May 20, 2024

Last month saw rockiness in the stock market. Examining the psychological aspects of a drawdown, investors must ask themselves how much pain they can tolerate.

As of this writing, stocks are up this year so far. Let’s say you decide to get in the market today, but bad luck strikes and keeps striking, making your original $50,000 worth $25,000.

How would you feel?

You might feel a bit foolish or think you’re bad at investing. You might feel like a sucker. You’d probably conclude the stock market is a casino that’s not worth entering.

This is more common than you might think. When the market is hot and news trickles down to the masses, they’re the last to know.

The last real time to invest heavily was March 2020. But it was scary then – right when the world found out about COVID-19. In general, the market rewards those who invest when it’s dangerous. When it’s safe, don’t expect huge returns.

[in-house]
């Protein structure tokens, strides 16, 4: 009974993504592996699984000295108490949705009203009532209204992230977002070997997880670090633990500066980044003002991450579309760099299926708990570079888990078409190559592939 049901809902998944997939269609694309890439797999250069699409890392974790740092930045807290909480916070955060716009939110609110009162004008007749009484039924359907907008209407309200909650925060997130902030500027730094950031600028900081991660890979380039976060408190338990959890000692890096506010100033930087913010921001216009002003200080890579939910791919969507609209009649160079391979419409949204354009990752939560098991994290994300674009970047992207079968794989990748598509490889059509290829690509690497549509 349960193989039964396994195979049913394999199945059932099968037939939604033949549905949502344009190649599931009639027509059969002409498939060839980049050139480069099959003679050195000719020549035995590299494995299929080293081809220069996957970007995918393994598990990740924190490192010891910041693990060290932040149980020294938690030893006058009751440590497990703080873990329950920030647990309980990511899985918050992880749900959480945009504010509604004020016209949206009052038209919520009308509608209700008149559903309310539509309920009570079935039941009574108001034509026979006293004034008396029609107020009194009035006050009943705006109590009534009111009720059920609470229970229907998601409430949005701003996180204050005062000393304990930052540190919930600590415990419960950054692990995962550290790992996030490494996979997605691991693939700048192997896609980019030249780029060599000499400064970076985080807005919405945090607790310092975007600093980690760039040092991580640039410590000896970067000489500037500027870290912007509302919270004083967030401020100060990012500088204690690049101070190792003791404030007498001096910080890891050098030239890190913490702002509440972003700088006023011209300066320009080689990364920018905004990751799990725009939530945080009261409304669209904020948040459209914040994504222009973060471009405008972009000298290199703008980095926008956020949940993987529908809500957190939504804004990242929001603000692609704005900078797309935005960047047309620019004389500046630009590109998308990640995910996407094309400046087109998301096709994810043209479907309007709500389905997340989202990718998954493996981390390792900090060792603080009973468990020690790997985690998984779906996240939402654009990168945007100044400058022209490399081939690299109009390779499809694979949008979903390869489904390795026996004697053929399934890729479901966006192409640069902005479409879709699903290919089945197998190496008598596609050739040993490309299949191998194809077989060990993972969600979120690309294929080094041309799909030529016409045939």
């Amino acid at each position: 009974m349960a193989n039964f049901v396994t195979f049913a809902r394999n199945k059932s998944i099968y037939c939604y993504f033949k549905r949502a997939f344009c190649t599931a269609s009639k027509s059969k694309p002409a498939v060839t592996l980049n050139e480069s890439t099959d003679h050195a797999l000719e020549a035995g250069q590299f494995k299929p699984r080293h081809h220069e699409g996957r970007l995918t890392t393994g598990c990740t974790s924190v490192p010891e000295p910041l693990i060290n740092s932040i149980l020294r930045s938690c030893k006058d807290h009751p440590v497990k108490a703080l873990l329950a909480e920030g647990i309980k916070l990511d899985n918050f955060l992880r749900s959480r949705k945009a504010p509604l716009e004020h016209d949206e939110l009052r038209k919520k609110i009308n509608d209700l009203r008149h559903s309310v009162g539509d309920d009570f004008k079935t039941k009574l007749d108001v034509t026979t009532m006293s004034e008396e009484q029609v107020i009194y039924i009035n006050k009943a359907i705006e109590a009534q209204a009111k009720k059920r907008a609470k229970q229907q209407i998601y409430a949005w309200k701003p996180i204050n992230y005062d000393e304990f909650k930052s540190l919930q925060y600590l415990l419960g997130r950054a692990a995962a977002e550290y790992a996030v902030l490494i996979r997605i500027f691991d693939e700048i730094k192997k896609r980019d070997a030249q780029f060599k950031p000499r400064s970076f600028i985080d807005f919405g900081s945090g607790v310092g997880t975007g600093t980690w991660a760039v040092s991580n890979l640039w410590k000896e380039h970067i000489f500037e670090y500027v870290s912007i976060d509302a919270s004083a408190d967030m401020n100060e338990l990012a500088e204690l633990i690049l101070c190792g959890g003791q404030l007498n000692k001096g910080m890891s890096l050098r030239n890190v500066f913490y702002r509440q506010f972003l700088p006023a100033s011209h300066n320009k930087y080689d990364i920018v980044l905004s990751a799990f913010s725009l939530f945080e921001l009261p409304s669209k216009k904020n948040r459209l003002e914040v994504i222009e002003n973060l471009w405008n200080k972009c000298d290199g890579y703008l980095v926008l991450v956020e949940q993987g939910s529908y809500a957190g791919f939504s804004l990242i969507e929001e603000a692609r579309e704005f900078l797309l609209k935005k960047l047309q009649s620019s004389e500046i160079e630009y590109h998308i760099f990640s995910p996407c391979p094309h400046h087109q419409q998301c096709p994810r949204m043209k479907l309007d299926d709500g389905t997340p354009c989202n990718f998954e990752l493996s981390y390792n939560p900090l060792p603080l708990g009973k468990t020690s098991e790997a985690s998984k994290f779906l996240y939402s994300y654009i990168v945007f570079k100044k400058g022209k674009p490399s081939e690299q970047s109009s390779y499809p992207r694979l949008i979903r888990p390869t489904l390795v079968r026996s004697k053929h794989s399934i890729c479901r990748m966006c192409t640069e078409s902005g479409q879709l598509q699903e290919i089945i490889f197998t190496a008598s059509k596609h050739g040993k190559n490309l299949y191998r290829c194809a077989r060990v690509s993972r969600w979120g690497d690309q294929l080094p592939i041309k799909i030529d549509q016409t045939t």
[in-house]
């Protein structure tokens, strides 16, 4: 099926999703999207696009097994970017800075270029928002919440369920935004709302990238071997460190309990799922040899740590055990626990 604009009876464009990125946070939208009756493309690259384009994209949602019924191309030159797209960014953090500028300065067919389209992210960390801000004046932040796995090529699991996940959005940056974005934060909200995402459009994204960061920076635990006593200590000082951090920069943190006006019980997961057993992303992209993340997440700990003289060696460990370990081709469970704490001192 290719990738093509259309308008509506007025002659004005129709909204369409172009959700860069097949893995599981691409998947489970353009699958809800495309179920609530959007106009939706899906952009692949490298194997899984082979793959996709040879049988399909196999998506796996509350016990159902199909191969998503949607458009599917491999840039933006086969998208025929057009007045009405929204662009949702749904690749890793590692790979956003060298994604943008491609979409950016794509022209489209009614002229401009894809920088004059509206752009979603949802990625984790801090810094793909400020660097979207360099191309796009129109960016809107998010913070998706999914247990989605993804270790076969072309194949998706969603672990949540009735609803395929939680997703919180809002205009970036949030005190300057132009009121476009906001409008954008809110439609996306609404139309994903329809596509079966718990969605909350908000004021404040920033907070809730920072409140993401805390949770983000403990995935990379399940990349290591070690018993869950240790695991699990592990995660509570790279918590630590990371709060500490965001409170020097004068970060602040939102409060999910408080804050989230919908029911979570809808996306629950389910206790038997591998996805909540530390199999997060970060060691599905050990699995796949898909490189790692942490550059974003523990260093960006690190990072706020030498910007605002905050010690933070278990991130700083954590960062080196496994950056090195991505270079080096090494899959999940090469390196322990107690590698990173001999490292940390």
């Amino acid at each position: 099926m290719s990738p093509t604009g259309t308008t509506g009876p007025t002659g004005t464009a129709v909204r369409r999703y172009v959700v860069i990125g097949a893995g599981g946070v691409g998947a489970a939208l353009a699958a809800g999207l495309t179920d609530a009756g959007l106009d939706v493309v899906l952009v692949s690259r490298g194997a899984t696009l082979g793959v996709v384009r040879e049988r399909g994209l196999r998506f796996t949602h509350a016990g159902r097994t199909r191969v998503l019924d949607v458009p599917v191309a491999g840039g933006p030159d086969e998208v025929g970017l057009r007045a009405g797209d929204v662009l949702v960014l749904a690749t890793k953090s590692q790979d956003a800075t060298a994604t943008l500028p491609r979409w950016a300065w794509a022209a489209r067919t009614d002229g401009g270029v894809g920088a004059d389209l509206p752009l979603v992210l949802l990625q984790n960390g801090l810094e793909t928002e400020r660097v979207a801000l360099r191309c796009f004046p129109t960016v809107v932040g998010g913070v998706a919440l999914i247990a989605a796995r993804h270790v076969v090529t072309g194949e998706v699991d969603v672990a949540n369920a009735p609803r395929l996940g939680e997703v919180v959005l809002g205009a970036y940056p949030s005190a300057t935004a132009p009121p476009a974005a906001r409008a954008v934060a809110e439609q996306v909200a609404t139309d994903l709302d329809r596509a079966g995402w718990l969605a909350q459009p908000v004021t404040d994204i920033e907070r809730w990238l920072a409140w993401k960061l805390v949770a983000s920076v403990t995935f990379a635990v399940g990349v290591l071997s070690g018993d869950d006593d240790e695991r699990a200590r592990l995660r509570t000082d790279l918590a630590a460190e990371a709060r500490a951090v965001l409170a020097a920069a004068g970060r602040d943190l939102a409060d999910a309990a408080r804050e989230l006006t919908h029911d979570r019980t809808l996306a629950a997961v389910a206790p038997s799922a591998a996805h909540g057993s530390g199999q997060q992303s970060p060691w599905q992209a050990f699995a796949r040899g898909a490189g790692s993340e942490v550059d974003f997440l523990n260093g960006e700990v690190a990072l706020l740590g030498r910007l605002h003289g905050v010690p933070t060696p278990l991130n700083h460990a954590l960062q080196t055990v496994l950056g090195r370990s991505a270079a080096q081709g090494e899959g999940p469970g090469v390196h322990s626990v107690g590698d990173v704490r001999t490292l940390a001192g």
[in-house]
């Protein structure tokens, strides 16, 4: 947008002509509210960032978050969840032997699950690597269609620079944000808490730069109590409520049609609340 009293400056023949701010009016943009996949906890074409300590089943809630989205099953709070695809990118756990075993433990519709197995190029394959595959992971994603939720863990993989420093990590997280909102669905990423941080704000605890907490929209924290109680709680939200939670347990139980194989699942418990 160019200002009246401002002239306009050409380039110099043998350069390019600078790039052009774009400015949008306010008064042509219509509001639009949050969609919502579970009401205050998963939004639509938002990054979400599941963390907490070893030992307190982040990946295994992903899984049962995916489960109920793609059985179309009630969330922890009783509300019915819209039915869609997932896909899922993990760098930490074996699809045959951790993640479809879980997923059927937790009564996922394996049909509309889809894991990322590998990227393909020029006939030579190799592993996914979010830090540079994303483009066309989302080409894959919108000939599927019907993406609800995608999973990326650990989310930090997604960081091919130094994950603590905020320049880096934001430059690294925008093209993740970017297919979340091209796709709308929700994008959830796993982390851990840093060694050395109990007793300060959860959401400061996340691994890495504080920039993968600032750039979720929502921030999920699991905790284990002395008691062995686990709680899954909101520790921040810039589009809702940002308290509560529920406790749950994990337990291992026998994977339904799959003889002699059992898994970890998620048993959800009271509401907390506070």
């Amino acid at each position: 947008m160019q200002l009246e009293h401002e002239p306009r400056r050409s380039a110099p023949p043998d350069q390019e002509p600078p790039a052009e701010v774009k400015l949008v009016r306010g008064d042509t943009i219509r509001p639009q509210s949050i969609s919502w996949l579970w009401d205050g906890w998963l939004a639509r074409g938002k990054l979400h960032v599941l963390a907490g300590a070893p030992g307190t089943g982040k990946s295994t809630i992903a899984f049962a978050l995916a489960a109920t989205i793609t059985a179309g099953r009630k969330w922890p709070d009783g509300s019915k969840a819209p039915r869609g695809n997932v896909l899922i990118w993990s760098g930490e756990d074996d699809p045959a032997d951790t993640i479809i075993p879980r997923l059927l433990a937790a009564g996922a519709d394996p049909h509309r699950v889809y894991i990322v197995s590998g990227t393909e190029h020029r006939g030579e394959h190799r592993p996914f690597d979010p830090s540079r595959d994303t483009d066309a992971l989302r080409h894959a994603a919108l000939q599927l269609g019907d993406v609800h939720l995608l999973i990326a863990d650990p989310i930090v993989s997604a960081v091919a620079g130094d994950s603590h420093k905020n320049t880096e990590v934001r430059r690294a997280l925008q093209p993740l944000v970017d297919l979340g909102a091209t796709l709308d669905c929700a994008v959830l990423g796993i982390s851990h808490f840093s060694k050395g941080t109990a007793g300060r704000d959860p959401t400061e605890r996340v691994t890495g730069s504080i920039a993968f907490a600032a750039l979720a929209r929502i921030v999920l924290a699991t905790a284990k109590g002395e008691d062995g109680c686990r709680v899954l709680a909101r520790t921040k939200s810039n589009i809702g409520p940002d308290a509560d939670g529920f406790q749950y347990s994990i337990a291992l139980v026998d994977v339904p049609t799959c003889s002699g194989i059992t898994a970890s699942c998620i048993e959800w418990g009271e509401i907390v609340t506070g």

“It’ll come back,” people usually say. They think they can afford the pain. But then things get worse. Still, people remain patient. Then markets drop more, and they’re left rationalizing losing portfolios and wishing they’d sold months earlier.

Yes, history says markets come back, but not always on beneficial timeframes. The market came back after the Great Depression, but it took 16 years.

Those with long time horizons (i.e., the young) are fine. But if you’re close to retirement, too much exposure to stocks can be a huge risk.

I’ve seen some charts lately that suggest people in their 60s and 70s have the highest exposure to stocks in history. For them, taking the certain, juicy yields available in money market accounts is probably wiser.

Most people plan to buy and hold, riding out the drawdowns. But if you need the money during a huge bear market, you’ll be forced to sell assets at a big loss.

Then your plan is out the window. As Mike Tyson said, “Everyone has a plan until they get punched in the face.”